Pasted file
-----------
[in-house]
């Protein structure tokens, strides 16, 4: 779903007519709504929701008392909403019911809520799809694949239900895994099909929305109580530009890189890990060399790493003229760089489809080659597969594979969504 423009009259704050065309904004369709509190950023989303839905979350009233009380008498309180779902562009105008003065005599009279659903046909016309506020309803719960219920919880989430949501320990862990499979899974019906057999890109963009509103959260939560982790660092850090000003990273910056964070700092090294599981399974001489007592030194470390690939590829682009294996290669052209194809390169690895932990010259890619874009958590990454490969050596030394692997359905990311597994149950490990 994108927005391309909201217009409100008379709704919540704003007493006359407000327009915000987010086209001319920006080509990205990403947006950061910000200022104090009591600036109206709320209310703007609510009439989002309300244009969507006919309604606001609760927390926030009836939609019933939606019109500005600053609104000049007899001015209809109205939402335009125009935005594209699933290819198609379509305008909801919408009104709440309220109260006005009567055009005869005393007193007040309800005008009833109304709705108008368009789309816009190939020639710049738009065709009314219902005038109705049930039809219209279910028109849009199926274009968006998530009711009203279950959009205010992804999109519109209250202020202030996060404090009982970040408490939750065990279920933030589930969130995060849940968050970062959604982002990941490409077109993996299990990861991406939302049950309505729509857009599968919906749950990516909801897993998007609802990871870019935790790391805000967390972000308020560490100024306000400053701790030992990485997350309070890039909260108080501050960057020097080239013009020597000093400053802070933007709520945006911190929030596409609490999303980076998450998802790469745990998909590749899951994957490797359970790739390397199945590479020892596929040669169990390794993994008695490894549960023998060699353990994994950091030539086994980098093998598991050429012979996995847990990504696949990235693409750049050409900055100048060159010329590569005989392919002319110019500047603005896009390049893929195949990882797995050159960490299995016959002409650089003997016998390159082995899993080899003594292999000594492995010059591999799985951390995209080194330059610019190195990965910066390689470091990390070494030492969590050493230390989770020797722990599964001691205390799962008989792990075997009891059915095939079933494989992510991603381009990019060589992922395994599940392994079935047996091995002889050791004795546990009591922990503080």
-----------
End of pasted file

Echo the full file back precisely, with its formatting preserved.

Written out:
[in-house]
């Protein structure tokens, strides 16, 4: 779903007519709504929701008392909403019911809520799809694949239900895994099909929305109580530009890189890990060399790493003229760089489809080659597969594979969504 423009009259704050065309904004369709509190950023989303839905979350009233009380008498309180779902562009105008003065005599009279659903046909016309506020309803719960219920919880989430949501320990862990499979899974019906057999890109963009509103959260939560982790660092850090000003990273910056964070700092090294599981399974001489007592030194470390690939590829682009294996290669052209194809390169690895932990010259890619874009958590990454490969050596030394692997359905990311597994149950490990 994108927005391309909201217009409100008379709704919540704003007493006359407000327009915000987010086209001319920006080509990205990403947006950061910000200022104090009591600036109206709320209310703007609510009439989002309300244009969507006919309604606001609760927390926030009836939609019933939606019109500005600053609104000049007899001015209809109205939402335009125009935005594209699933290819198609379509305008909801919408009104709440309220109260006005009567055009005869005393007193007040309800005008009833109304709705108008368009789309816009190939020639710049738009065709009314219902005038109705049930039809219209279910028109849009199926274009968006998530009711009203279950959009205010992804999109519109209250202020202030996060404090009982970040408490939750065990279920933030589930969130995060849940968050970062959604982002990941490409077109993996299990990861991406939302049950309505729509857009599968919906749950990516909801897993998007609802990871870019935790790391805000967390972000308020560490100024306000400053701790030992990485997350309070890039909260108080501050960057020097080239013009020597000093400053802070933007709520945006911190929030596409609490999303980076998450998802790469745990998909590749899951994957490797359970790739390397199945590479020892596929040669169990390794993994008695490894549960023998060699353990994994950091030539086994980098093998598991050429012979996995847990990504696949990235693409750049050409900055100048060159010329590569005989392919002319110019500047603005896009390049893929195949990882797995050159960490299995016959002409650089003997016998390159082995899993080899003594292999000594492995010059591999799985951390995209080194330059610019190195990965910066390689470091990390070494030492969590050493230390989770020797722990599964001691205390799962008989792990075997009891059915095939079933494989992510991603381009990019060589992922395994599940392994079935047996091995002889050791004795546990009591922990503080």